Other than Fantasy - the REAL Role-Playing Game

OTF is more than just a new game; it's a redefinition of role-playing. While OTF is, in a sense, stand-alone, since the GM is encouraged create a world of his or her own based on the principles of OTF, many of those principles can be applied to any role-playing game. With any luck, reading this will help you pick up something that can be used to improve any RPG.

Intro

OTF was apparently developed by a group of gamers who were getting tired of the same linear role-playing one often sees, or more specifically they were probably sick of thin-plotted, hack & slash dungeon crawling. What they came up with is a dynamic game that focuses more on actual role-playing. Remember that Gary Gygax came up with D&D some thirty years ago based on combat with miniatures in his basement. Since then, many commercial role-playing games have evolved little, as far as the fundamentals of the game are concerned, which is only natural since you can't make much money selling a rulebook the size of this document. What the designers of OTF did was create a game that attempts to change the way the game is played entirely. Character generation is very simple and combat and feats of skill or luck all fall into one simple method of determination. The only thing that hasn't really changed is the basic game architecture of having the GM (or primary GM) create the setting, having the players create their characters and then playing in a style not too far departed from what most people are used to.

I was introduced to OTF years ago by one of the creators, and after trying to introduce the concept to subsequent rpg groups, I made this document, since the simplicity of OTF seems to be an obstacle to classic die-hard D&D types (not to mention, this is more complete and organized than any verbal explanation I can give). In addition to the rules, I've interlaced this with some concepts I've drawn upon from my OTF gaming which are often different from conventional role-playing.

The GM and the Players

Much of the responsibility of good OTF gaming falls on the GM, thus he or she needs to be an excellent GM. How does one become an excellent GM? A lot of practice and an inordinate amount of thought dedicated to the game helps, but it does take some natural skill. While it probably also helps to have an intelligent GM, oddly enough, the best GM in a crowd may not be the smartest, because it's like chess; intelligence probably helps, but it's skill at the game that really matters. Hell, the GM that introduced me to OTF certainly wasn't the brightest individual I've met, not to mention, he seemed pretty much useless in all other aspects of life, but he was surely the damn finest GM I'll probably ever meet. So it doesn't hurt to let everyone try GMing so you can find out who is the best. If anybody in your group shows any hint of desire to GM, let them have at it. If anything, you should be able to learn something from them...may be good, may be very bad. Bottom line is, out of a group of 6-8 players, you can usually find 2 or maybe more that have some pretty good ideas and aren't bad at using them. If you have a really excellent game, a good player can only contribute so long as a player, before they have so many ideas that they're bursting at the seams to do some GMing. Rotating GMs can break up the routine and add a little diversity.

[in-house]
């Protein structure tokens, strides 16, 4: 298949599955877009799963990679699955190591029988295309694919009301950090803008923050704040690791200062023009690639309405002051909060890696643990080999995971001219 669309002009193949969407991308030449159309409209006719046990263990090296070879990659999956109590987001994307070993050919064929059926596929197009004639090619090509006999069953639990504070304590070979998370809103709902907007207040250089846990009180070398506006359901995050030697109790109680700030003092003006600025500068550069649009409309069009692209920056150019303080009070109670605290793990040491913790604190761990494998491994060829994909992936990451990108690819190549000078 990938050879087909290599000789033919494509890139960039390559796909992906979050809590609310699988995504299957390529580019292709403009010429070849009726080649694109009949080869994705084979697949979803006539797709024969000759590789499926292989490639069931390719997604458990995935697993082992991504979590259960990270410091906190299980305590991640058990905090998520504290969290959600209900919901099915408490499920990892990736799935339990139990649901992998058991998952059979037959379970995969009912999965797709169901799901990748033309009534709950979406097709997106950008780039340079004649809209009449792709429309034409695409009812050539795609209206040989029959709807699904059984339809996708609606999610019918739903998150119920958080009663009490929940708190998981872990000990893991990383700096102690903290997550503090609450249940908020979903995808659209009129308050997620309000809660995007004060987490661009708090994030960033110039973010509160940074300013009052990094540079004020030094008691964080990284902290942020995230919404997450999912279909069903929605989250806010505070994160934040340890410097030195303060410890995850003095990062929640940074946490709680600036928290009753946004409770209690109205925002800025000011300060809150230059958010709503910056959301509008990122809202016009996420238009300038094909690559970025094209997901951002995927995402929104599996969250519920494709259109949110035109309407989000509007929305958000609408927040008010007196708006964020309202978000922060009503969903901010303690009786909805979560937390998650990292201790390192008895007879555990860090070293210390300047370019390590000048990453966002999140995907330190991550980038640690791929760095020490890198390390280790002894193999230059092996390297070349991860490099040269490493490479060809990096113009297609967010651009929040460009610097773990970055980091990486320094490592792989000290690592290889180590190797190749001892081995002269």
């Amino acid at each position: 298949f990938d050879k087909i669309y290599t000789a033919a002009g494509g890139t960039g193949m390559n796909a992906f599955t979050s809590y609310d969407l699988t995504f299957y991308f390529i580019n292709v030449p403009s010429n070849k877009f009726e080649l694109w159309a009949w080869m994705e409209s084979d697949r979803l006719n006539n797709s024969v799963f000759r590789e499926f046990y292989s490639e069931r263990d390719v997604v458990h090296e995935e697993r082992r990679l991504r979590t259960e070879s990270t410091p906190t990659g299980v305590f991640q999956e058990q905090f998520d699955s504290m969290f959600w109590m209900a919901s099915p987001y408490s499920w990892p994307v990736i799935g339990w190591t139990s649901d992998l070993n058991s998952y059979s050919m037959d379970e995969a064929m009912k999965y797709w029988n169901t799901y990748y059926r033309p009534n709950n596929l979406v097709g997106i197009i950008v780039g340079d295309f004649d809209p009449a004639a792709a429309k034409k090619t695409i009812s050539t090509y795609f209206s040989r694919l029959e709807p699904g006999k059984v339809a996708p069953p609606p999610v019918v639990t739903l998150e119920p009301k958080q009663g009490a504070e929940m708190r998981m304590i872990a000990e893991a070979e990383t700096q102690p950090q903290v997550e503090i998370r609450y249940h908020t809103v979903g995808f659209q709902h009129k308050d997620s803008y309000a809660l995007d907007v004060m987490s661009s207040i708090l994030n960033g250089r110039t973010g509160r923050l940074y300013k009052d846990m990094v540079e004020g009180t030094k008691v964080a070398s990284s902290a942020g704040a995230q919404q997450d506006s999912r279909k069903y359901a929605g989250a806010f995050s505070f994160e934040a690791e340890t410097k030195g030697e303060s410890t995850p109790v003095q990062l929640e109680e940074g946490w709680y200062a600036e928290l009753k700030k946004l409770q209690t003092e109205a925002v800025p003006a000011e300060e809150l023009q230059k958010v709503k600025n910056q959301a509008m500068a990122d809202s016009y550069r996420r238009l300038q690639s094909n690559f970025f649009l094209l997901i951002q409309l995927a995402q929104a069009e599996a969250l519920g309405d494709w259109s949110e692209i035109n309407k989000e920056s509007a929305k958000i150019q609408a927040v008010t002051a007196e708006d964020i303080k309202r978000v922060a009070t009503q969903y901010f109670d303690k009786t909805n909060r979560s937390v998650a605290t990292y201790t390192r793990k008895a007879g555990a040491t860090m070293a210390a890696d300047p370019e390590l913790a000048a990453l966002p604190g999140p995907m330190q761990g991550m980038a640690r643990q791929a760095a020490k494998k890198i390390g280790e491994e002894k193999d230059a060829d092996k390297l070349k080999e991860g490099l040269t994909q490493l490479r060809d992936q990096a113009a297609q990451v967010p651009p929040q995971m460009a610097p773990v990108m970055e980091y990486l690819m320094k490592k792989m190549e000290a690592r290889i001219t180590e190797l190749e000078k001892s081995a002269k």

As far as players go, it may be difficult to get 4 or 5 people in the first place, but you need to find creative players that contribute to the game. In a linear game, the players can simply walk through the GM's campaign. But in an OTF game, players need to take control of their fate to some degree. One of the problems we faced playing OTF, is that some of the players would get stagnated, because they'd expect the GM to do all the work for them, but at the same time, they expected the OTF flexibility that they had become accustomed to. This would lead to them sitting there saying, what are we going to do now? It's sort of a catch-22, because in order to have a flexible game, you can't have a rigid plan, which means, you don't really have a campaign in the traditional sense.